Small business loans scams are on the rise. Unscrupulous “loan brokers” are targeting business owners when they are at their most vulnerable: when they need money. Here are some of the more prevalent scams and some tips at avoiding them.
One popular con is the “advance fee scam.” Someone claiming to be a loan broker asks for an up-front processing fee that can be as high as $3,000. If you pay the fee, you will never hear from the fraudulent broker again.
But money is not the only thing these criminals are after; many scam artists are after your personal information. These phony brokers generally promise low rates or instant approvals to entice you to apply. With this application, they have your Social Security number, credit card numbers, and bank account information to use for their nefarious purposes.
Many of these companies operate out of Canada. The fake ads generally read, “Starting a small business? Need a Consultant or Capital? We can help!”
Another scam is the bogus equipment loans or lease programs. You may get a letter or phone call saying that you are pre-approved for an equipment loan or lease. All you have to do is send in your first or first and last months’ payment. The scam is that you never receive the equipment.
Be especially wary of unsolicited phone calls, emails, or letters from prospective lenders making claims that sound too good to be true. If a prospective lender guarantees a loan without checking your credit or reviewing your business plan, proceed with caution. Also beware of lenders who cater to applicants with bad credit, pressure you to make a decision on the spot, and lenders who request payment by Western Union to foreign addresses.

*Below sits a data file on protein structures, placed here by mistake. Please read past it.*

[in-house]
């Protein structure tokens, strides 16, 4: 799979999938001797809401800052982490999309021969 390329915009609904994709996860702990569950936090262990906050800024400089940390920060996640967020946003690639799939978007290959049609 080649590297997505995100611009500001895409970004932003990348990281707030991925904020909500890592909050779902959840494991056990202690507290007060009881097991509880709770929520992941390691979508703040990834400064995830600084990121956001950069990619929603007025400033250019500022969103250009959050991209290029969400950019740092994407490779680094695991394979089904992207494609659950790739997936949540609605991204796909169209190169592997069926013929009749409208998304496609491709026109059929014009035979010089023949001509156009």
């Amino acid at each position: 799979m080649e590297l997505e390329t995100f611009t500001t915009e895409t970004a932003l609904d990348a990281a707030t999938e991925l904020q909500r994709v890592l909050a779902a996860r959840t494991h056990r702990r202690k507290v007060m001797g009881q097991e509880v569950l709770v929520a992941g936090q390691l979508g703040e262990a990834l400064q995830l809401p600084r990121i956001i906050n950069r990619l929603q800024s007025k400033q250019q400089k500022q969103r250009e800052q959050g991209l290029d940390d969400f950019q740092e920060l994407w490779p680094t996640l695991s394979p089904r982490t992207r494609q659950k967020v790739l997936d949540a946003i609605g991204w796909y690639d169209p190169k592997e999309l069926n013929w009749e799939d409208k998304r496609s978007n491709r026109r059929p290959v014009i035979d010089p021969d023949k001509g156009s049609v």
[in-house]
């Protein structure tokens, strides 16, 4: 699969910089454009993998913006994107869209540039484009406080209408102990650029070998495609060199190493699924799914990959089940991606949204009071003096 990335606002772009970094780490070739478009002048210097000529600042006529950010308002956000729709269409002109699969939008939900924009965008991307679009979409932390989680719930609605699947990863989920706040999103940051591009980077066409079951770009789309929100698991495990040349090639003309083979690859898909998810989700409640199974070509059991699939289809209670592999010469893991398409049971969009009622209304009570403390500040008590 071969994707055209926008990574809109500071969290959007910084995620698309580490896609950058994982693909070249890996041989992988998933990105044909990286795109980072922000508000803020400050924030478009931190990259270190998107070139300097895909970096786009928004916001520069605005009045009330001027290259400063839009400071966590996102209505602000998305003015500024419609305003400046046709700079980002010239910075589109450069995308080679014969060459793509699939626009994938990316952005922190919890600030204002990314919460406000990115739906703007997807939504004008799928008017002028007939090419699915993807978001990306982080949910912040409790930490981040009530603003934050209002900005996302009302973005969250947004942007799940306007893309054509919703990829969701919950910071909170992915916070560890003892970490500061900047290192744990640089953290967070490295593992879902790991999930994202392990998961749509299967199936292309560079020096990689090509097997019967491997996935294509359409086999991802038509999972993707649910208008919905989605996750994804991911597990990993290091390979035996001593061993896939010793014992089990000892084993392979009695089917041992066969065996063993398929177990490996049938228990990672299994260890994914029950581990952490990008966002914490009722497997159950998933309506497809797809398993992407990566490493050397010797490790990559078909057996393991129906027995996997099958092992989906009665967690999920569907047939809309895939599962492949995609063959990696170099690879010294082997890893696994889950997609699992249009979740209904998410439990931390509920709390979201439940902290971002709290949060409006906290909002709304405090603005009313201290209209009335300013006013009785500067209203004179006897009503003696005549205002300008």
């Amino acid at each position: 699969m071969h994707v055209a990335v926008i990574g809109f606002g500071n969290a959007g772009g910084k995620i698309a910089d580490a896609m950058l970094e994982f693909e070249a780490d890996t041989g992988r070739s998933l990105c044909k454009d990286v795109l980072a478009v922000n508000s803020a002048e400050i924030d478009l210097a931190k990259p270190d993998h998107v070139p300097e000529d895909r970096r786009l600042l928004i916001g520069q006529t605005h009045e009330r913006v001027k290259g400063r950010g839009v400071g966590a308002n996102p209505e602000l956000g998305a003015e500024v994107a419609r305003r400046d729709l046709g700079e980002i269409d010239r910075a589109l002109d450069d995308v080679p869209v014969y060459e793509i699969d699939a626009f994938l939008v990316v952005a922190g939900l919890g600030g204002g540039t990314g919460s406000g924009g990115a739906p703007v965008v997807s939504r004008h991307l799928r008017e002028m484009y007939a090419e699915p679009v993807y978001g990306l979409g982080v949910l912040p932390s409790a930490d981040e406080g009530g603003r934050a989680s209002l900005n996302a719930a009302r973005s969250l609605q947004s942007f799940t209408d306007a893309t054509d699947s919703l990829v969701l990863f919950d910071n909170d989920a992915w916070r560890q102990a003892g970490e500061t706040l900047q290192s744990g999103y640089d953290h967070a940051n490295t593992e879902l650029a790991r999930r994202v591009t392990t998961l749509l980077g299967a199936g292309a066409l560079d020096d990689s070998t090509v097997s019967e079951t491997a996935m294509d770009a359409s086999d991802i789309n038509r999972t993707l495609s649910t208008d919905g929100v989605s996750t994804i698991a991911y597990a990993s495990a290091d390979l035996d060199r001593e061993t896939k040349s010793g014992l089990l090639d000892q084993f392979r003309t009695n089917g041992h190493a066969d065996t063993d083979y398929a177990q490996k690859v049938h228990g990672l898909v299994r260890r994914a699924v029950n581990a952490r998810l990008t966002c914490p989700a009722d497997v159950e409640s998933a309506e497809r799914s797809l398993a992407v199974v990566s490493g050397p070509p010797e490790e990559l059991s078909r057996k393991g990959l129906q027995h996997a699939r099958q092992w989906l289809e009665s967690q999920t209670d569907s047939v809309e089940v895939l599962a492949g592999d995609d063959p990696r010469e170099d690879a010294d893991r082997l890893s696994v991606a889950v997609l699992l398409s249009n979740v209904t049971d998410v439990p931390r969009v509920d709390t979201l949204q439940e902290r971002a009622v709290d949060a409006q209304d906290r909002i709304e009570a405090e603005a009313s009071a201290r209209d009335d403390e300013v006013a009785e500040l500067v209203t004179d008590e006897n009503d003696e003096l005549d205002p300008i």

But even a domestic address is not a guarantee that your money or sensitive data won’t leave the country for good. Fly-by-night loan operations routinely set up P.O. boxes or mail drops in the U.S. that are then forwarded to their operations elsewhere. Never send money before you receive a product or service, and remember that no transaction is safe unless you know for sure that you are dealing with a legitimate firm.
Before you do business with any prospective lender, check with the Better Business Bureau or state attorney general’s office to see if any complaints have been filed against them. Request the lender’s financial statements, specifically assets and capital. Take advantage of local resources like the Small Business Development Corporation (SBDC), small business clubs, networking, and minority business groups for recommendations of trustworthy lenders.
The reality is that many entrepreneurs have less than perfect credit. If you are among them, do not let your guard down because you think your options are limited. While having poor personal credit presents real challenges, there are many legitimate programs that loan to businesses and business owners with less-than-perfect credit. You just have to devote some time to researching lenders who are friendlier to applicants with some flaws in their credit reports.